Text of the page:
Executive Director, Lori Fogarty, is leading Oakland Museum of California (OMCA) in groundbreaking transformation of its’ art, history, and natural sciences collections. With more than twenty years of the museum experience Fogarty previously served as director of the Bay Area Discovery Museum in Sausalito, where she oversaw a successful $19.5 million capital campaign and expansion project. She also spent twelve years at SFMOMA in multiple positions including senior deputy director, deputy director of Curatorial Affairs, and associate director of development. Fogarty graduated summa cum laude and Phi Beta Kappa from Occidental College in Los Angeles in 1984. In addition to her professional background, she has served on the boards of Enterprise for High School Students, the Children’s Day School in San Francisco, and the Association of Children’s Museums. She is currently on the board of Head-Royce School.
Lori was interviewed by Jessie Dykstra, East Bay Fund for Artists Coordinator at The East Bay Community Foundation and a 2013-14 EAP Fellow.
JD: What experiences that happened along the way helped get you to where you are today?
LF: I definitely think some of it was luck. Every institution that I’ve joined – the Music Center, SFMOMA, Bay Area Discovery Museum, and then the Oakland Museum of California – was at a real moment of inflection, of change and growth. I first started at SFMOMA when it was in the old building on Van Ness Avenue. But we knew a new facility was on the horizon with a Capital Campaign in the near-term, and that institution grew and transformed so much during the period I was there. So I think I have had incredible good luck to be with institutions that were on a growth trajectory.
Early in my career, I also had really fantastic bosses and mentors that I learned so much from. And then I think you just have to do a really good job. You have to work really hard, you have to prove yourself, and you have to be a positive asset no matter where you are in the organization – I started out as an administrative assistant!
But within these institutional roles, I would put myself forward. I remember an important moment at SFMOMA when I was still in Development and we were starting a strategic planning process. I raised my hand and said I was happy to help coordinate it – above and beyond my job – and that really positioned me for a next step. You have to keep your eyes open for those opportunities, so that even within an institution – and certainly when opportunities come to take the next step with another organization – you are brave enough to go after those opportunities. So I would take some credit for hard work, but a lot of good fortune, too.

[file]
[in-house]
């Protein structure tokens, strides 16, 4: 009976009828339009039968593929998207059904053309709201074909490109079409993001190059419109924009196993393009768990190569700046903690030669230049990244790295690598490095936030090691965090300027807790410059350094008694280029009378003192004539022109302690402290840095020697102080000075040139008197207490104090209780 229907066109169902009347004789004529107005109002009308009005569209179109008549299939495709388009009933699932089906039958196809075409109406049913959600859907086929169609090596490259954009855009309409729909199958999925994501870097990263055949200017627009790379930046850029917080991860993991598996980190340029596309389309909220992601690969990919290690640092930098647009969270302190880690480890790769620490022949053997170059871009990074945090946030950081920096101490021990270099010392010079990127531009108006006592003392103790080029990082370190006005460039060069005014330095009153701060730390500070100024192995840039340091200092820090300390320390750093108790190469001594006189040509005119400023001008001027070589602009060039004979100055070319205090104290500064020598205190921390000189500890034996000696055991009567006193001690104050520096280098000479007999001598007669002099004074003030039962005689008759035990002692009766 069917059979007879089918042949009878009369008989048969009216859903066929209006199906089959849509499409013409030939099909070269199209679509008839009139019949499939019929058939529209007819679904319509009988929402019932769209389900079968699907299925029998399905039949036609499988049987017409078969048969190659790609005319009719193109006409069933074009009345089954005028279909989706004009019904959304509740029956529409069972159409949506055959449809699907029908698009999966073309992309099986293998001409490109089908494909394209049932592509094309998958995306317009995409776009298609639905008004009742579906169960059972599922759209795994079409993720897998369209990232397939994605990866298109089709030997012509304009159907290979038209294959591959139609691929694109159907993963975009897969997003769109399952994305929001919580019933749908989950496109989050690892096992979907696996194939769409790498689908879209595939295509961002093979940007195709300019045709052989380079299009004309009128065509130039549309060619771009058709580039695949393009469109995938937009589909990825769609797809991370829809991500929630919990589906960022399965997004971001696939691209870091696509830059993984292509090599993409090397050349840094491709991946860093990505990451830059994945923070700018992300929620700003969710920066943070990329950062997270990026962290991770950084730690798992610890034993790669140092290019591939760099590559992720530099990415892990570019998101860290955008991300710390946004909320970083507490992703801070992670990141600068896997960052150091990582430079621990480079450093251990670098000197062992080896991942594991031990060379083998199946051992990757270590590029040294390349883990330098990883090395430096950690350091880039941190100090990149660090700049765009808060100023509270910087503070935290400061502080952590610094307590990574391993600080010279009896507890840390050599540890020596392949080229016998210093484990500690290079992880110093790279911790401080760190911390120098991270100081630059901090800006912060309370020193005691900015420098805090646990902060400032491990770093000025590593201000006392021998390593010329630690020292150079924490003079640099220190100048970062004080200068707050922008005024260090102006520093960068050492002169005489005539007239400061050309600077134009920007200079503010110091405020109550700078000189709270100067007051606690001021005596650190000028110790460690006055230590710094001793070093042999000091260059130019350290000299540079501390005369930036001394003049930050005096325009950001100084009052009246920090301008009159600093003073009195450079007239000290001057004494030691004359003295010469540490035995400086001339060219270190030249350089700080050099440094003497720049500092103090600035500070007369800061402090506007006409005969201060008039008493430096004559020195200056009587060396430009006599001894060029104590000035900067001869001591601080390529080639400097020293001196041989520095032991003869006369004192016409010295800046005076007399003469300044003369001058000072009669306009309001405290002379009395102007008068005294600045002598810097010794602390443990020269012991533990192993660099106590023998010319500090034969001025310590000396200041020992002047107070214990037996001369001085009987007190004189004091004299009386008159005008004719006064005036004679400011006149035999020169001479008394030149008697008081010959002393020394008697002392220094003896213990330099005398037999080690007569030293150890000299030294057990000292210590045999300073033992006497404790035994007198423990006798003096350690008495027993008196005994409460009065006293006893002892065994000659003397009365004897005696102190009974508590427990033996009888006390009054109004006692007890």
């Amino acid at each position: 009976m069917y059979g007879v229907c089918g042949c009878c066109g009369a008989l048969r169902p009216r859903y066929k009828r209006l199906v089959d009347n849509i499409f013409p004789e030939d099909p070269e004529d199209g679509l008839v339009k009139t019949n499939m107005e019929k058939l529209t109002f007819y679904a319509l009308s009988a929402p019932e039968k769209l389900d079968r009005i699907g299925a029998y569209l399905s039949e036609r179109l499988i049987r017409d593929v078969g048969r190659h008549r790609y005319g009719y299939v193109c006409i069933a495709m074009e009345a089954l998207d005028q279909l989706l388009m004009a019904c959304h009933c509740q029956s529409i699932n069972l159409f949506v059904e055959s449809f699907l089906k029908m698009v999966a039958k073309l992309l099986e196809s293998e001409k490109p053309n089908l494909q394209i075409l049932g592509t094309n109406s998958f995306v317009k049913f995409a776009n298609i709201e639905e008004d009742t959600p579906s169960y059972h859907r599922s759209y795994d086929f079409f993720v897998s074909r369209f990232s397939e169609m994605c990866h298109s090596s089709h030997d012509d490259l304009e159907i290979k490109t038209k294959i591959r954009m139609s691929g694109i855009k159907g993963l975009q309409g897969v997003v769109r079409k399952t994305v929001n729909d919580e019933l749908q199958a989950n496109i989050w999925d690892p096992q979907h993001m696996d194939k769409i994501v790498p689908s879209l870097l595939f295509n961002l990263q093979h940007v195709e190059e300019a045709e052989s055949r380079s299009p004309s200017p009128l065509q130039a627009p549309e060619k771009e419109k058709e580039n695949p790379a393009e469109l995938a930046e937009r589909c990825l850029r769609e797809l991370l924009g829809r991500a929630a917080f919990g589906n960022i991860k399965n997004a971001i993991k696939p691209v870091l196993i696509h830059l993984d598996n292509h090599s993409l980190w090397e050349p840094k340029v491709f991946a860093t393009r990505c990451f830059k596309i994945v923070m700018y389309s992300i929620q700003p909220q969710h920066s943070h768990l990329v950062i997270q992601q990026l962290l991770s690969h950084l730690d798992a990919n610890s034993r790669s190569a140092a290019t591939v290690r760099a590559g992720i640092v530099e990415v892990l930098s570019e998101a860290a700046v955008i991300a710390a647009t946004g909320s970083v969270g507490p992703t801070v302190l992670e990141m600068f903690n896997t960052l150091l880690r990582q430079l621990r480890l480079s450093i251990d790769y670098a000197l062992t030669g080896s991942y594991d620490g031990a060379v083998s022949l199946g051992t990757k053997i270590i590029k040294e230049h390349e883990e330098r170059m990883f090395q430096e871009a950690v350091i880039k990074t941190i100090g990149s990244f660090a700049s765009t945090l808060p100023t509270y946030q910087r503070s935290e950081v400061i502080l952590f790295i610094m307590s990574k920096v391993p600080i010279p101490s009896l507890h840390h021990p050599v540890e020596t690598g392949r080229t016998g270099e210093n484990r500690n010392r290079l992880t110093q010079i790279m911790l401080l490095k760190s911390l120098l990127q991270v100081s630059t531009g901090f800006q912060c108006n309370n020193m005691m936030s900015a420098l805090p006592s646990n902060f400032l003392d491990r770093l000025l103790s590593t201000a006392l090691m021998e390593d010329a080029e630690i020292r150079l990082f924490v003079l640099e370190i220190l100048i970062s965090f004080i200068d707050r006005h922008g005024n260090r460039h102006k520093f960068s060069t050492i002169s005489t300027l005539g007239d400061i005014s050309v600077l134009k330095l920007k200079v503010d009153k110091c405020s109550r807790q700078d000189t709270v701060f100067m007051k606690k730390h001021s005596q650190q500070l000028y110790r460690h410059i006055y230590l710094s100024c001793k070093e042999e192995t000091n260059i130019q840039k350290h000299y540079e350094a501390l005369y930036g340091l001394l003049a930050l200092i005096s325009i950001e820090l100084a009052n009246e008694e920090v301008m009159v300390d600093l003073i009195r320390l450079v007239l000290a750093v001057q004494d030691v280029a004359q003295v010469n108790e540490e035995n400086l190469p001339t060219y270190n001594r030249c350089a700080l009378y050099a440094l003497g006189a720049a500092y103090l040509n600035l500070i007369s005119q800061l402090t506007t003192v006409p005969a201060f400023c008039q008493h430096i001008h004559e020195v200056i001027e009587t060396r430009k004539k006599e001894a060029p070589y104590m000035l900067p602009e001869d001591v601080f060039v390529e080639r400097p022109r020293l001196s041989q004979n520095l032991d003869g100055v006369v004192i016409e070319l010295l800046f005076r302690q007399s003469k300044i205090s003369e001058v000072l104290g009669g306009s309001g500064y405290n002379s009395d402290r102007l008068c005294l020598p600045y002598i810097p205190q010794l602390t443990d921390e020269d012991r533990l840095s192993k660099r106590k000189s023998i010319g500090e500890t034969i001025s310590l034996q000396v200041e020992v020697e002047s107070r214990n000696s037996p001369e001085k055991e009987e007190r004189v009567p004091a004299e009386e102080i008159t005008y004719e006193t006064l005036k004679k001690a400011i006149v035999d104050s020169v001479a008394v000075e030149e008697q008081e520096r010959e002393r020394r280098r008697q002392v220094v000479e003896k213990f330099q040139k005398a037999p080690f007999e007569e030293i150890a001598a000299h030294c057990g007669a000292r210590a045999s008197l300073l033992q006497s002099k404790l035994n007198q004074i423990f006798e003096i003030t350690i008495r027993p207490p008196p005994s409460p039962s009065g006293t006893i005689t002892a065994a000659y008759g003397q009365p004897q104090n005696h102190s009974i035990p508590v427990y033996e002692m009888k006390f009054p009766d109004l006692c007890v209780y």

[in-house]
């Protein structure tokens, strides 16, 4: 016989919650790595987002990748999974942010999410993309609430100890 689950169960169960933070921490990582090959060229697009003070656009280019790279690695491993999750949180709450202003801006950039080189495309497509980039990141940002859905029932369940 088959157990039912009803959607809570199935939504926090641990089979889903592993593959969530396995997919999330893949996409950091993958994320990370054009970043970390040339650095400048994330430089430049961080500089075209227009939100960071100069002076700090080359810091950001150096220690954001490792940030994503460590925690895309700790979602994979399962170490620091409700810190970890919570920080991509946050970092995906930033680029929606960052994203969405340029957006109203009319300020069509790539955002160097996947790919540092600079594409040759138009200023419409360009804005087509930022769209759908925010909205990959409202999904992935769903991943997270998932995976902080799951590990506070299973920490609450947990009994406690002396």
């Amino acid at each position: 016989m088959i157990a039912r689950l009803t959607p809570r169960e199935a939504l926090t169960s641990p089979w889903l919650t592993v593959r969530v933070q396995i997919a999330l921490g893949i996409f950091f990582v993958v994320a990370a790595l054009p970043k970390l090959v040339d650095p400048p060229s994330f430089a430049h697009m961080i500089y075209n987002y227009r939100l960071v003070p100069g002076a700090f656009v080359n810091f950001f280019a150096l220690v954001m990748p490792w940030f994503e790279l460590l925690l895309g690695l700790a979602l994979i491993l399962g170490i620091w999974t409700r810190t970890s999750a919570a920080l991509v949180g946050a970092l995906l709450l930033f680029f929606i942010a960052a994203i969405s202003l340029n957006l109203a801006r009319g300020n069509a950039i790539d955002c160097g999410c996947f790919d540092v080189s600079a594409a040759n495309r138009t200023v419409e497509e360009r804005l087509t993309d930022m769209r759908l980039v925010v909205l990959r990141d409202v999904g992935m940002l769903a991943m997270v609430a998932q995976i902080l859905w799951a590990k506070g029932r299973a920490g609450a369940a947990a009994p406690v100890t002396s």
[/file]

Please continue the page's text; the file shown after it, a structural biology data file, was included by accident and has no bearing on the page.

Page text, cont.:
JD: What pieces of advice would you give someone who wanted to move to a director level one day?
LF: Again, I think you have to look for opportunities to play a leadership role, at any level. I’m a huge believer that there are people within the middle management level of every organization that really make a difference. And they usually, show a great attitude. I recently read about the idea of being “emotionally expensive”; there are people within organizations that are a real drain on the culture and morale – they’re high maintenance. It’s very rare that those people get into leadership because they’re not advancing the goals of the organization. So I think you have to show that you’re not just there for your own career or individual function, but demonstrate every day that you’re committed to the organization as a whole.